When published in 2010, John le Carré’s “Our Kind of Traitor” was greeted as a return to the splendid form of his greatest creations such as the George Smiley novels, “Little Drummer Girl” and “The Night Manager.” The New York Times’ normally cautious critic Michiko Kakutani even called it “the author’s most thrilling thriller in years.”
Mixing his own literary wizardry concerning the art of the spy craft with Alfred Hitchcock’s fondness for innocents dragged into life-altering international intrigues, le Carré created a tale of increasing tension with every turn of the page.
Now a film version has arrived, just in time to take advantage of all the attention the TV adaptation of “The Night Manager” is getting in the U.S. following its successful U.K. run.
This movie also has two other things seemingly going for it: The screenplay is by Hossein Amini, a writer familiar with literary adaptations having penned such works as “Wings of a Dove” and “The Two Faces of January,” the latter marking his feature directorial debut. Meanwhile, its director, Susanna White, is credited with some very good British TV (“Bleak House,” “Jane Eyre”).
Alas, le Carré’s intricate plots and many characters don’t always fit comfortably into cinema’s shorter length as compared with TV’s longform. So here and there you’re aware of short cuts taken and deeper characterizations ignored in favor of propulsive action.
Nevertheless, until well past the movie’s mid-point, tension mounts steadily as several very fine European actors — Ewan McGregor and Stellan Skarsgård as a university professor and a Russian money launderer, Damian Lewis as a British intelligence service officer and Naomie Harris as the professor’s lawyer wife — bring all the white-knuckle skullduggery to vivid life.
Then, curiously, things shutter to a halt. The author’s story requires that several characters shelter in place a while, which is the kind of thing a novel can put to fine use, but in cinema once a ball starts to roll, it’s hard to get an audience intrigued by its sudden static state.
Then too, strange things happen, one lacking somewhat in credibility and another never (in the movie) really explained. You’ll have to take my word on these since both occur late enough in the story that the spoiler-alert police will want my head should I go into details.
What you will enjoy are the actors, in particular Skarsgård as this Russian bear named Dima, a larger-than-life figure at first encounter with ostentatious wealth flowing from his very being and a hearty embrace that masks a man frightened to his very core.
Amini has tinkered slightly with the dynamics of the story’s innocents abroad. Perry and Gail are no longer boyfriend and girlfriend but rather a married couple in a troubled marriage. Giving Perry an unfortunately digression from his marital vows in his immediate past may even deepen and better justify the academic’s willingness to risk so much to win back his wife’s love and admiration.
McGregor does have to dither a bit as he tries to do right by his wife and by his new Russian friend who wants him to carry a message to British intelligence. McGregor, as we saw in “Beginners,” is very good at dithering and he also gets a certain British steeliness that goes unnoticed for a while.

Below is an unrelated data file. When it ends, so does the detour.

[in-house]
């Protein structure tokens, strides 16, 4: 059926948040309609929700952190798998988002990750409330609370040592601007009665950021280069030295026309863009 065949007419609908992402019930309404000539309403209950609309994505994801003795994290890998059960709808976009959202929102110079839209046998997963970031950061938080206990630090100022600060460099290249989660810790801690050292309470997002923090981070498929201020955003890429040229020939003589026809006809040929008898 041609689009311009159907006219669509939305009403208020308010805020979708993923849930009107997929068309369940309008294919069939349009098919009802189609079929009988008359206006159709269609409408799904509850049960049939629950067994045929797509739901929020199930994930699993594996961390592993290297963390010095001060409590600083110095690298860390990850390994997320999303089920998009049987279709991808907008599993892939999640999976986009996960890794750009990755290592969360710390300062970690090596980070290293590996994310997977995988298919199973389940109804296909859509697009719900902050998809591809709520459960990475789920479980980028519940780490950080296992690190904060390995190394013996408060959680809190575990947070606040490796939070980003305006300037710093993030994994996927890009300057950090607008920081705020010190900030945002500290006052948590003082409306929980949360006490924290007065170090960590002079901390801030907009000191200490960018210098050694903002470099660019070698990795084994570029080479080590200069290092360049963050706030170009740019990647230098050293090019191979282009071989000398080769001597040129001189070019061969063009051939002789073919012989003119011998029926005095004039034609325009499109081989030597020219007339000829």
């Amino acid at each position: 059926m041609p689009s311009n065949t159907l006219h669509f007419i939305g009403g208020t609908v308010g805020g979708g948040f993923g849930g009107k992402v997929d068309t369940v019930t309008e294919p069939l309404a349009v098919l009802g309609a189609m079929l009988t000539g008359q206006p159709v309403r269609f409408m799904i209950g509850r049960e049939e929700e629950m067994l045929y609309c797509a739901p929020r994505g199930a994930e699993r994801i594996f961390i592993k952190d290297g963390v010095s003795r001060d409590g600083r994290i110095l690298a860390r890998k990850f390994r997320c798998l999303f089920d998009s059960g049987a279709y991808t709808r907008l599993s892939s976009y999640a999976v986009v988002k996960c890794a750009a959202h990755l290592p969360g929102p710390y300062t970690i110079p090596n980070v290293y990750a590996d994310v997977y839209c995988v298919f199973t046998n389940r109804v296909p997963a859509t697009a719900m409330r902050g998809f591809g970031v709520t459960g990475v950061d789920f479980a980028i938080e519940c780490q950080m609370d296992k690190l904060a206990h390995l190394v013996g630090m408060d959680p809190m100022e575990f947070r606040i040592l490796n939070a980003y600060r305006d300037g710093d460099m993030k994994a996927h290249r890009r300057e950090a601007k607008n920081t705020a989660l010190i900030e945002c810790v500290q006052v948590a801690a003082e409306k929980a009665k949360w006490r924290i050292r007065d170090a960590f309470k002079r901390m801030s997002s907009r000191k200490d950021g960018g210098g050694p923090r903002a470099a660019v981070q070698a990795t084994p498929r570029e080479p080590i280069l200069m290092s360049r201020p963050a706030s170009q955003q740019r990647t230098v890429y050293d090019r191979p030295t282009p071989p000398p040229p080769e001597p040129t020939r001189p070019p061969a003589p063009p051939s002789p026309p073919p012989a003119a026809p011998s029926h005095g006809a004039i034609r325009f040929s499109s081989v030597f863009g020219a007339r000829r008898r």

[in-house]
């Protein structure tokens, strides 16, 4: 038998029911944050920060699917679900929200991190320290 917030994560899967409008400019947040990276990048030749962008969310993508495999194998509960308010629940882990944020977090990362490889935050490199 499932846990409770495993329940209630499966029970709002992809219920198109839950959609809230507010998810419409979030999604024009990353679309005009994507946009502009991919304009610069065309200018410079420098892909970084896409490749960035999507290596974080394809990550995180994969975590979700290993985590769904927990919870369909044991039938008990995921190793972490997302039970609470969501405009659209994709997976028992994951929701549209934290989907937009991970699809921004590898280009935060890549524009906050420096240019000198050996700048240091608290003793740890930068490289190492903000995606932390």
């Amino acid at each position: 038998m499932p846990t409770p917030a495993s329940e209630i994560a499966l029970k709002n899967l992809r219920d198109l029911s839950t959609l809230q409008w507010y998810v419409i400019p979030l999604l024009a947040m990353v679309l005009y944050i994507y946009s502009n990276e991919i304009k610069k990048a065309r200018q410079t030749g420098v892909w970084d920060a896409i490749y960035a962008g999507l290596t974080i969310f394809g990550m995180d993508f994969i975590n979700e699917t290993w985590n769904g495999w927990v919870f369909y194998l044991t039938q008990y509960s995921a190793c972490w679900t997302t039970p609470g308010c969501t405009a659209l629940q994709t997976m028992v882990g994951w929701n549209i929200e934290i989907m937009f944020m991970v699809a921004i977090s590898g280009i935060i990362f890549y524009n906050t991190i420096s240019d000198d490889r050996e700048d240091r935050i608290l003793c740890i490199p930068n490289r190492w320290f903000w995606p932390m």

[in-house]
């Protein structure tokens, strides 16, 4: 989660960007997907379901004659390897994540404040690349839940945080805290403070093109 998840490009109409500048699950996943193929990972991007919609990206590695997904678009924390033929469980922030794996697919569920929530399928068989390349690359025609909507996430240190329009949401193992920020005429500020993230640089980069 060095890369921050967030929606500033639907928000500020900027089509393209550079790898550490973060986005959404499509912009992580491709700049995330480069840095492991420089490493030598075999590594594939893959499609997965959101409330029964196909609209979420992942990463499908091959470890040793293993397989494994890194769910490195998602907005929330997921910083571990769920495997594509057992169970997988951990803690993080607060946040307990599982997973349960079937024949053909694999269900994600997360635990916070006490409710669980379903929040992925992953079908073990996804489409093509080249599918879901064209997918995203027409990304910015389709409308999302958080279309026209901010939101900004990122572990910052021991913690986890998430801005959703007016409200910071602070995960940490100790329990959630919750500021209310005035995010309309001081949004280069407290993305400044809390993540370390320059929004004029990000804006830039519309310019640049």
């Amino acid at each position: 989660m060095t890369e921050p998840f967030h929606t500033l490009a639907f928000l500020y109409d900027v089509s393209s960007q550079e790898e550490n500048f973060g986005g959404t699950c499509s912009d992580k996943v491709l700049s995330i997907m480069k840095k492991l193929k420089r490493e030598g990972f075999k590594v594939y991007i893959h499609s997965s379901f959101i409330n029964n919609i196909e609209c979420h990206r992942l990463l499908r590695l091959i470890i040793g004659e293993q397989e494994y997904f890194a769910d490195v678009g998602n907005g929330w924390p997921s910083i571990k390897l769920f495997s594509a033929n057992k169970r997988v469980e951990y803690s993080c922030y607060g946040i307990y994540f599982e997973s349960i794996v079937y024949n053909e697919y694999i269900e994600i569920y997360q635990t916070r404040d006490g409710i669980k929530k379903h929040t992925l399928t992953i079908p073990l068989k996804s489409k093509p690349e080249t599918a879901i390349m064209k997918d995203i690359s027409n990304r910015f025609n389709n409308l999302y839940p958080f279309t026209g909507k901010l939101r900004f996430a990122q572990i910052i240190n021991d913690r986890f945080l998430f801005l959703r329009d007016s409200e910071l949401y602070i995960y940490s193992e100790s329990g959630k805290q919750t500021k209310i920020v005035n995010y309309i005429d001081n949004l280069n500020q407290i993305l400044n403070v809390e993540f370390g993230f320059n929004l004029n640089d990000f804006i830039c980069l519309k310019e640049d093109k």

Gail eventually goes along with her husband’s decision to help the Russian and his family escape the mob for asylum in Britain — she has little choice really — but screen time and complexity are not given to Harris to make more of an impression.
As Perry and Gail’s MI6 handler Hector, Lewis, wearing bookish glasses to suggest not all spies jump from airplanes or ski away from avalanches like James Bond, clearly goes rogue when he ignores a superior’s orders in a bid to use Dima’s information to nail a British MP (Jeremy Northam) for influence peddling.
Indeed enough things intrigue you about this very determined agent to be worthy of his own movie, but here again the film races ahead, leaving his backstory and issues to a few lines of dialogue.
Resourceful D.P. Anthony Dod Mantle of “Slumdog Millionaire” and “Rush” fame puts the movie’s jet-set locations to very stylish use as there is a gloss yet also deep shadows in its dark views of Marrakech, London, Paris, Berne and the Alps.
White is still a small-screen director but this may have given a tale of treachery and attempted escape a bracing intimacy. The film’s major set piece, where Dima and his family must separately slip the clutches of Russian mobsters and their henchmen, is astutely shot and intercut for maximum tension without any of the showy effects or grand gestures that bring down so many movies of international intrigue.
In other words, “Our Kind of Traitor” does many things well but the feeling afterwards is, unfortunately, one of disappointment.
Opens: July 1, 2016 (Lionsgate and Roadside Attractions)
Production companies: A Studiocanal and Film4 presentation in association with Anton Capital Entertainment, Amazon Prime Instant Video of an Ink Factory production in association with Potboiler productions
Cast: Ewan McGregor, Stellan Skarsgård, Damian Lewis, Naomie Harris, Jeremy Northam, Khalid Abdalla, Mark Gatiss, Saskia Reeves, Alicia von Rittberg, Alec Atgoff, Mark Stanley, Grigoriy Dobrygin, Marek Oravec, Velibor Topić, Jana Perez
Director: Susanna White
Screenwriter: Hossein Amini
Based on the novel by: John Le Carré
Producers: Gail Egan, Stephen Cornwell, Simon Cornwell
Executive producers: John le Carré, Tessa Ross, Sam Lavender,
Olivier Courson, Ron Halpern, Jenny Borgars
Director of photography: Anthony Dod Mantle
Production designer: Sarah Greenwood
Music: Marcelo Zarvos
Costume designer: Julian Day
Editors: Tariq Anwar, Lucia Zucchetti
R rating, 107 minutes